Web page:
In 1968, Abbie Hoffman published Revolution for the Hell of It.  Five years later, this silly title inspired David Friedman to include a chapter called “Revolution Is the Hell of It” in his Machinery of Freedom.  I remember Friedman’s words every time another revolution strikes.  Lead-in:

Civil disorder leads to more government, not less. It may topple one government, but it creates a situation in which people desire another and stronger. Hitler’s regime followed the chaos of the Weimar years. Russian communism is a second example, a lesson for which the anarchists of Kronstadt paid dear. Napoleon is a third. Yet many radicals, and some anarchists, talk and act as though civil disruption were the road to freedom.

For those radicals whose vision of freedom is a new government run by themselves, revolution is not a totally unreasonable strategy, although they may be overly optimistic in thinking that they are the ones who will end up on top. For those of us whose enemy is not the government but government itself, it is a strategy of suicide.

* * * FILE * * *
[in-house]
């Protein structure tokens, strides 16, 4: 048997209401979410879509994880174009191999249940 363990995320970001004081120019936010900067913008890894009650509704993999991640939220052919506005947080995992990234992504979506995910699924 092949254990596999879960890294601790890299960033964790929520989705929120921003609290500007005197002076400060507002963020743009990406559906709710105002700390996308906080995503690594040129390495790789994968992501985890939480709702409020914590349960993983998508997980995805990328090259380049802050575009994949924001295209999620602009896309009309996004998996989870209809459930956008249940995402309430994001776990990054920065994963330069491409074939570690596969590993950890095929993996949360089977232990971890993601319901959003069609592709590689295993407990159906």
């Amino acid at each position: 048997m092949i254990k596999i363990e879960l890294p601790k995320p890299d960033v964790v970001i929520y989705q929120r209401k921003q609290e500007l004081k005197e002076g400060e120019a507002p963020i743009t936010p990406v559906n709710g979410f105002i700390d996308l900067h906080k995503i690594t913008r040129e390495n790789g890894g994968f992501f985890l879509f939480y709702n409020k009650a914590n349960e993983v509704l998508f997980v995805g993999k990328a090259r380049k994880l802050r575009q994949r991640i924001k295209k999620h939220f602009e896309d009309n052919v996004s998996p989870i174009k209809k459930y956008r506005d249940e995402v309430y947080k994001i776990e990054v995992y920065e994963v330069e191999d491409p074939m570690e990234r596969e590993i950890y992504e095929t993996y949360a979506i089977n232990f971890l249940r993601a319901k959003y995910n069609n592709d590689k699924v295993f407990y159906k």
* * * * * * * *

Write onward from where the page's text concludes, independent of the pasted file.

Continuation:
Friedman’s wake-up call:

Successful revolutionaries do occasionally end up in positions of power, but they seem more likely, on the historical record, to end up dead, courtesy of their comrades. In any case, revolution has its own logic, and it is, like that of politics, a logic of power. So revolution, like politics, selects out for success those with the desire and ability to wield power. A libertarian is defeated before the game starts. And by the time the revolution is successful, the population will want nothing so much as order and security. If those who began the revolution have scruples about providing what they want, someone else will be found to end it.

The case seems better, on purely opportunistic grounds, for supporting counterrevolution. There are more old falangists in Spain than old bolsheviks in Russia. But the best policy of all, if there must be a revolution, is, on moral as well as opportunistic grounds, neutrality. Climb into a hole, pull the hole in after you, and come out when people stop shooting each other.

I’d dub Friedman “prescient” if he weren’t just summarizing basic historical facts.  If you find yourself in Egypt, Syria, or other country in the midst of revolution, do yourself a favor and heed the wisdom of David Friedman.